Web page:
Social Security: Increasing the Retirement Age and Benefit Cuts
Some Proposals of Interest from ‘Co-Chairs’ Proposals for Consideration by the Fiscal Commission’
- Stephen C. Goss, Chief Actuary of the Social Security Administration
1. Increase the retirement age from 67 to 69. “Index the retirement age to increase longevity”
2. Reduce COLAs (Cost of Living Adjustments) for Social Security beneficiaries. “Use Chained-CPI to calculate all COLAs starting December 2011”
The effects on Women:
- For older women, Social Security averages half of their incomes. Without Social Security, more than half of elderly women would be living in poverty.
- Increasing the retirement age from 67 to 69 reduces lifetime benefits an estimated 13%. This increse is on top of the 13% benefit cut that is still being put into effect from the 1983 decision to raise retirement age from 65 to 67 years.
- Current benefits for the average retiree are less than $14,000 ($12,000 for women), below minimum wage earnings. It is simply not affordable to endure any further reduction in benefits.
- The proposed increase in retirement age disproportionately affects low-income wage earners, who are more likely to be employed in physically demanding jobs. Working longer is not a choice for many of these workers.
For more information on the effects on women of increasing the retirement age for Social Security please follow this link: http://www.socialsecuritymatters.org/Home.html
Sources: Eisenbrey, Ross. “EPI Fact Sheet: Top Ten Reasons Not to Raise the Retirement Age.” Economic Policy Institute. August 24, 2010. Print. November 30, 2010.
Tori Finkle, Heidi Harmann, and Sunhwa Lee, “Briefing Paper: The Economic Security of Older Women and Men in the United States,” Institute of Women’s Policy Research, November 2007, p.1.
Social Security Administration (SSA), letter from Stephen C. Goss, Chief Actuary, to Fiscal Commission Staff, “Co-Chairs’ Proposals for Consideration by the Fiscal Commission: Preliminary Long-Range Estimates of Effect on Social Security,” pp. 2,3, November 9, 2010.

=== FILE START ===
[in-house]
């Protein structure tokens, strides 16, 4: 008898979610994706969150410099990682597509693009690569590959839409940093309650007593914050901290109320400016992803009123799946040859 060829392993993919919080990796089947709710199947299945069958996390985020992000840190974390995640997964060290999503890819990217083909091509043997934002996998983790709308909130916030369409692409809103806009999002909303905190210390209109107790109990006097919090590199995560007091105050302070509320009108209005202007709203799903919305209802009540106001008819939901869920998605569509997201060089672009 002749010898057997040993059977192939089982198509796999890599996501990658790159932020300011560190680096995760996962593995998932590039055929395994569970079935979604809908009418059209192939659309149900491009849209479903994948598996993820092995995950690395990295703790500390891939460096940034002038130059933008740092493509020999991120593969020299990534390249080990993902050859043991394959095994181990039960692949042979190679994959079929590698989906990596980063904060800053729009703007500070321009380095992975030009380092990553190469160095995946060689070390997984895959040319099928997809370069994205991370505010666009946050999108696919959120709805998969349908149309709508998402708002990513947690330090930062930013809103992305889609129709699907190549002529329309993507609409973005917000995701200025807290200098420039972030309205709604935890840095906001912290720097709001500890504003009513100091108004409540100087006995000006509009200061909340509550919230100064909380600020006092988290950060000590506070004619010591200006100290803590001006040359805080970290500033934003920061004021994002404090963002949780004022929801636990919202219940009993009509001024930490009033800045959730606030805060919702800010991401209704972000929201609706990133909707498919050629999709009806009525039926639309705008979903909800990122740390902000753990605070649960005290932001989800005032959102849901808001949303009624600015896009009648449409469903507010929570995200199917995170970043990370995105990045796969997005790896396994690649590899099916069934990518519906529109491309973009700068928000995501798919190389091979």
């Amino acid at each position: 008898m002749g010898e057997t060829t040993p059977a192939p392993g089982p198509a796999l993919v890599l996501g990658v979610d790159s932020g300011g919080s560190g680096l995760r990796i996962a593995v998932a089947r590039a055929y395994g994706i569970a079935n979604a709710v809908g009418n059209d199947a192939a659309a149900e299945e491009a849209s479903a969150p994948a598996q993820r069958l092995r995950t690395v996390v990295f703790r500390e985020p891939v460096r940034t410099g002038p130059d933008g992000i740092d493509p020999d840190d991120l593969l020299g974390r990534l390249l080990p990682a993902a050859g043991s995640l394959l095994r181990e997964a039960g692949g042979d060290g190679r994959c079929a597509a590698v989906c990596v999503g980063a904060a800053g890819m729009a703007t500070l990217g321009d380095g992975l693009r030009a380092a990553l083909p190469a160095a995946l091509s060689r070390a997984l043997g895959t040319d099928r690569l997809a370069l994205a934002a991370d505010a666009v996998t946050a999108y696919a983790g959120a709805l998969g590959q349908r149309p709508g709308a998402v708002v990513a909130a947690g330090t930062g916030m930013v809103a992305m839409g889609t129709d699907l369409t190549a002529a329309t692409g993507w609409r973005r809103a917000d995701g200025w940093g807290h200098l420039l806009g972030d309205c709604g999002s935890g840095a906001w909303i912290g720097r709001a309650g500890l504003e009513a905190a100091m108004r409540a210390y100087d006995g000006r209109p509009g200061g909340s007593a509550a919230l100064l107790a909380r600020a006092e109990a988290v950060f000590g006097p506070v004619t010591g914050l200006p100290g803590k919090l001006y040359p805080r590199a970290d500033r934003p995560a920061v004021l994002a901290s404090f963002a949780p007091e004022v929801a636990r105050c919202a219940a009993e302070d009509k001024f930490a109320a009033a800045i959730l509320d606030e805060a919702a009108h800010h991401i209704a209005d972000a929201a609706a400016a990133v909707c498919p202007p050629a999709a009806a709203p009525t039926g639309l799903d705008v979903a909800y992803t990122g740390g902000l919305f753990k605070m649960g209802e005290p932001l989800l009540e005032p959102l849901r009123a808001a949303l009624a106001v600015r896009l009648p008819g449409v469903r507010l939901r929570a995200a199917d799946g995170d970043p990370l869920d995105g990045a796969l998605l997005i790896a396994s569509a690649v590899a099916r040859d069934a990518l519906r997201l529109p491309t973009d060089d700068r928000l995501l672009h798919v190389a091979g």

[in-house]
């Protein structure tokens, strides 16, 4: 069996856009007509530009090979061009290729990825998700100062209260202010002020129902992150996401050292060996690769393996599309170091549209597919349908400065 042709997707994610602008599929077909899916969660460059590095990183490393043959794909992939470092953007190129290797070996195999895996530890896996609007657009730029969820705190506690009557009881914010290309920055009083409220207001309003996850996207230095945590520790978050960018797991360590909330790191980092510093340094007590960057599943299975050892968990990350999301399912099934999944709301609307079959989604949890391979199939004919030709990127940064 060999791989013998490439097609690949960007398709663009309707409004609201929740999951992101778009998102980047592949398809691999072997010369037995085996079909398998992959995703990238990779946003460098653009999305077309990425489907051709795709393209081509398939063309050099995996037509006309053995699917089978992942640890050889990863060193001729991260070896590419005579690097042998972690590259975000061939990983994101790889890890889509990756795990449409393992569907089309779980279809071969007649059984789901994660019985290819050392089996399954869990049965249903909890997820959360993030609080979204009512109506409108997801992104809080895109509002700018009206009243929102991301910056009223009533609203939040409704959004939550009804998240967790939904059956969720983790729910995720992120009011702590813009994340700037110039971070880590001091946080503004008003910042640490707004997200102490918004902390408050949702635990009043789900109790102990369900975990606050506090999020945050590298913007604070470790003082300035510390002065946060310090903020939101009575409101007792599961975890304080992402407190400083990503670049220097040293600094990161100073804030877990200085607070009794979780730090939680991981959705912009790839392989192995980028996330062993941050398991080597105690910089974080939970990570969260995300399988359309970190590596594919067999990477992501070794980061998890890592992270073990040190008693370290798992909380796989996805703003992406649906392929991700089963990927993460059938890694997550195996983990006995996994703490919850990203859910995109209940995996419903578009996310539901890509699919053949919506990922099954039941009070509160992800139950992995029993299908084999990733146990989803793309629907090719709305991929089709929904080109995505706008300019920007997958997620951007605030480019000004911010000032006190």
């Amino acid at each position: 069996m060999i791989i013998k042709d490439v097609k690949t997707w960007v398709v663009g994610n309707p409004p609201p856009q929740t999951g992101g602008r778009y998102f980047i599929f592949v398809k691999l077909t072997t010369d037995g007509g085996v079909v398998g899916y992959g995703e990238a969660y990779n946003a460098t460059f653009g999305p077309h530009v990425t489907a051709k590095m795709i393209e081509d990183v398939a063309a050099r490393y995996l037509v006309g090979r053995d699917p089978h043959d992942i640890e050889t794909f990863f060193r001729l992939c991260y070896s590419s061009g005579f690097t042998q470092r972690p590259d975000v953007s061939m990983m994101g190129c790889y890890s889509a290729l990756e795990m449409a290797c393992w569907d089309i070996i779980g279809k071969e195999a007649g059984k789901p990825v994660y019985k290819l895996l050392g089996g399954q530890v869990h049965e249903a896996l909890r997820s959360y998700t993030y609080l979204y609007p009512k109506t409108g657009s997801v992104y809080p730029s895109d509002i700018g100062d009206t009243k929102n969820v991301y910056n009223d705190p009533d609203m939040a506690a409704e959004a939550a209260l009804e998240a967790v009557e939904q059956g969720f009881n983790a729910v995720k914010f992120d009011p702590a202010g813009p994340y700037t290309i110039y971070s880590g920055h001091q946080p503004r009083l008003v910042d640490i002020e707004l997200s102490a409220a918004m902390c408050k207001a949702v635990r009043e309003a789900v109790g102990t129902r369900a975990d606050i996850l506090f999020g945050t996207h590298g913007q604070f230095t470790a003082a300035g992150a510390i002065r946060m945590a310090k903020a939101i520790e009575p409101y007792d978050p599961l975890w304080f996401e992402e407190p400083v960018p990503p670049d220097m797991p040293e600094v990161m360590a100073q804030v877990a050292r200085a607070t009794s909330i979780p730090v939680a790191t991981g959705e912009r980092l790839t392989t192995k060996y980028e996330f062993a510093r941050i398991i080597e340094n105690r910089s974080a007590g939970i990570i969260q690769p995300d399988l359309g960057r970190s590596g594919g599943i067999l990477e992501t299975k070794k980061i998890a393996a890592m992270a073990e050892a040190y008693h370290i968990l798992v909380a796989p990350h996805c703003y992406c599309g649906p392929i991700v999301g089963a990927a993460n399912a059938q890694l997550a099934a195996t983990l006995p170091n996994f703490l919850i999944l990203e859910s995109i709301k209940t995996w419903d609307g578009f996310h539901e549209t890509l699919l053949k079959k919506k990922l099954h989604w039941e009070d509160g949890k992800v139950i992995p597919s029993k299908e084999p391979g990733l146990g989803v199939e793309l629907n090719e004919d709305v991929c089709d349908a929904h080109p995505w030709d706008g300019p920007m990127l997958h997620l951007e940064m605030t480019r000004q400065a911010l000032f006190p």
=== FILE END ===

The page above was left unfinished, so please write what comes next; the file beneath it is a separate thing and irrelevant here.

Strengthen Social Security, “Ten Reasons the Social Security Proposal of the Fiscal Commission Co-Chairs should be DOA (Dead on Arrival),” 2010, pp. 1,2.
Violence Against Women Act
The Violence Against Women Act of 1994 (VAWA) is a United States federal law. It was passed as Title IV, sec. 40001-40703 of the Violent Crime Control and Law Enforcement Act of 1994 (H.R. 3355) and signed as Public Law 103-322 by President Bill Clinton on September 13, 1994.
It provided $1.6 billion to enhance investigation and prosecution of the violent crime perpetrated against women, increased pre-trial detention of the accused, imposed automatic and mandatory restitution on those convicted, and allowed civil redress in cases prosecutors chose to leave unprosecuted.
Then-U.S. Senator Joseph Biden's office drafted VAWA with support from a number of advocacy organizations. VAWA was reauthorized by Congress in 2000, and again in December 2005. The bill was signed into law by President George W. Bush on January 5, 2006.
VAWA came up for authorization in 2011. The Senate Judiciary Committee proposed a bi-partisan bill (S 1925) that would add protections for immigrants, Native Americans, and LGBT. The Senate version of VAWA passed with overwhelming support. The House of Representatives introduced their own version of VAWA (HR 4970), which denied protections for these three groups, as well as removing provisions and protections that had been in place for years. The House Version passed 221-205, with significant opposition from Democrats. Several groups protested the House bill and pushed for passage of the Senate bill. VAWA did not end up being passed in the 112th Congress.